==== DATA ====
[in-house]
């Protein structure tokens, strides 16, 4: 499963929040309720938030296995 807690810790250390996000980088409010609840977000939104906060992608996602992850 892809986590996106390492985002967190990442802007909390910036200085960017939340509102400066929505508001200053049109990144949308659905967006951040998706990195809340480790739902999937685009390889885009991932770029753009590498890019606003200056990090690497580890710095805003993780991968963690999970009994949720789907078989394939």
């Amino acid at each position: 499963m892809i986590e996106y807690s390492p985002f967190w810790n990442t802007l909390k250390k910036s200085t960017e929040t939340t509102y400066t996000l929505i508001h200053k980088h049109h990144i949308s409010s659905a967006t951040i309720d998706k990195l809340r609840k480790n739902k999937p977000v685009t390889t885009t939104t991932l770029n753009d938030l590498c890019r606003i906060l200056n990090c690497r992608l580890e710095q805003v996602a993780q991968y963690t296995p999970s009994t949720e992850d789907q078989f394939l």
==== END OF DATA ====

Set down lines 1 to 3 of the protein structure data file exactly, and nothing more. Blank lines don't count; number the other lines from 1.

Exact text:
[in-house]
């Protein structure tokens, strides 16, 4: 499963929040309720938030296995 807690810790250390996000980088409010609840977000939104906060992608996602992850 892809986590996106390492985002967190990442802007909390910036200085960017939340509102400066929505508001200053049109990144949308659905967006951040998706990195809340480790739902999937685009390889885009991932770029753009590498890019606003200056990090690497580890710095805003993780991968963690999970009994949720789907078989394939």
């Amino acid at each position: 499963m892809i986590e996106y807690s390492p985002f967190w810790n990442t802007l909390k250390k910036s200085t960017e929040t939340t509102y400066t996000l929505i508001h200053k980088h049109h990144i949308s409010s659905a967006t951040i309720d998706k990195l809340r609840k480790n739902k999937p977000v685009t390889t885009t939104t991932l770029n753009d938030l590498c890019r606003i906060l200056n990090c690497r992608l580890e710095q805003v996602a993780q991968y963690t296995p999970s009994t949720e992850d789907q078989f394939l």